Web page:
We answer a few poignant questions in this insight, including: ‘Can crops do more of the heavy lifting when it comes to weed control than modern farming methods have allowed them?’ or ‘Have we tried so hard to protect crops from weeds that we have forgotten that they have innate mechanisms to ‘stand on their own two feet’ and ‘do it for themselves’?’ A series of important studies into the practical implications of harnessing the crop’s ability to defend itself against weeds are starting to produce important results, leading to improvements in farming practice and the development of new cultivars.
Tag Archives | crop competition
Wine and cheese. Strawberries and cream. Crop competition and pre-emergent herbicides. Ok so the last one doesn’t quite have the same ring about it but they really do go together nicely. Combining a competitive canola variety with pre-emergent herbicides has proven to be an effective strategy for reducing annual ryegrass seed set. Recent trials showed that with effective pre-emergent herbicides, a competitive hybrid canola variety can reduce ryegrass seed set by 50% compared with a less competitive open-pollinated (OP) variety. That’s impressive. But should we tar all OP varieties with the same brush?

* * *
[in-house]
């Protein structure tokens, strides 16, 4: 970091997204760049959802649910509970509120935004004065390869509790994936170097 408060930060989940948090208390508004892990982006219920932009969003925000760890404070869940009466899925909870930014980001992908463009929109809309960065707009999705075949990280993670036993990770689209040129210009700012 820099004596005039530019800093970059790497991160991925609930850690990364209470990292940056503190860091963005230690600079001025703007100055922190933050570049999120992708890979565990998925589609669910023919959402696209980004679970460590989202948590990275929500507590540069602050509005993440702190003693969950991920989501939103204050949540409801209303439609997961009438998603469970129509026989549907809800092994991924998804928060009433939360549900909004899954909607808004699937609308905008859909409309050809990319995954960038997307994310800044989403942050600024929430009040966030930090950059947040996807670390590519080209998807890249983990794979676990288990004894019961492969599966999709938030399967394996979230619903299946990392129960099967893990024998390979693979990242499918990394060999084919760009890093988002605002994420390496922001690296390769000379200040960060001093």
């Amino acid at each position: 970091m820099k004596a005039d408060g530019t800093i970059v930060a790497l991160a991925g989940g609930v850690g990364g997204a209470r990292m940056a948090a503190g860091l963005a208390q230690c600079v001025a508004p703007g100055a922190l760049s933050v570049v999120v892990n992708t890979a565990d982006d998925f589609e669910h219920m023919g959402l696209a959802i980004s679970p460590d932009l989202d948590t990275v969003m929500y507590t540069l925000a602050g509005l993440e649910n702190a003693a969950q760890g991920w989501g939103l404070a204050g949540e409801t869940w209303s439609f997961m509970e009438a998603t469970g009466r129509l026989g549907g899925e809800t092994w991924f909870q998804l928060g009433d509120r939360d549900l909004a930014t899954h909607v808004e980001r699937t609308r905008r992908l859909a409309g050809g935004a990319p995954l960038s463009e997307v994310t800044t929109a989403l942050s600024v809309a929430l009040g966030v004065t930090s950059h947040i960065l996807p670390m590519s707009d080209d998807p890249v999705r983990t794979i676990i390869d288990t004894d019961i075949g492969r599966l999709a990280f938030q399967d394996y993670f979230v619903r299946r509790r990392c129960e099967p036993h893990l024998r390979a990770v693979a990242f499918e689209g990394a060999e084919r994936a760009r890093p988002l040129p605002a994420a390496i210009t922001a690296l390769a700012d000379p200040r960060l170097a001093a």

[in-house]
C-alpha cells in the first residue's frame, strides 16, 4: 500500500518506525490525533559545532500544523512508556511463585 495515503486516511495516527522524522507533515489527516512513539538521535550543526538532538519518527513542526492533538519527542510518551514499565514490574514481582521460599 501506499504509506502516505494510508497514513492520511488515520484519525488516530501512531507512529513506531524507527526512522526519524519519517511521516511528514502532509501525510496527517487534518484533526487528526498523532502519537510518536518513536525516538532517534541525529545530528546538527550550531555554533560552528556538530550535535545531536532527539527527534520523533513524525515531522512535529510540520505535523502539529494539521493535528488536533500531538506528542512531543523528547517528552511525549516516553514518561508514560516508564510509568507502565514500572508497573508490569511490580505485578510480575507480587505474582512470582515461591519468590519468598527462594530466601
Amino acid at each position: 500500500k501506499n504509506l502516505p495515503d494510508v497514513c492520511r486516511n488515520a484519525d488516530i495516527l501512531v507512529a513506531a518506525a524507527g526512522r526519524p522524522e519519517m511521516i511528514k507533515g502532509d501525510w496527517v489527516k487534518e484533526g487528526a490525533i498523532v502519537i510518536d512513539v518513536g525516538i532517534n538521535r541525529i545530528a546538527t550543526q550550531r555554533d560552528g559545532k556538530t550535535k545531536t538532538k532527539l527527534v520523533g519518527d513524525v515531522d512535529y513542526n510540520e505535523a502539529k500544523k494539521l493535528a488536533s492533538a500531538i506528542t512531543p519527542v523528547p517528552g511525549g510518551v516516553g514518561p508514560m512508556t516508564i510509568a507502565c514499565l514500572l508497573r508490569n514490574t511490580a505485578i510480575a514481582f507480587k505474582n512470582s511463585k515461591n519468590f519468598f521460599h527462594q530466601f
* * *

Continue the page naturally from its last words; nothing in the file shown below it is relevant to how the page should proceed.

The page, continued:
Jonah Lomu stood at 6’5”, weighed 120kg, and ran the 100m in a lazy 10.7 seconds. He could play the power game, the speed game, and he could step. He was the ultimate competitor. Mace wheat, on the other hand, is agile, dependable, and can play the yield game, but its ability to compete with weeds is limited. However, yield is king, and hence Mace has been an extremely successful variety where weeds are under adequate control. What if we could have a wheat variety that could play the yield game and the competition game? What would that look like?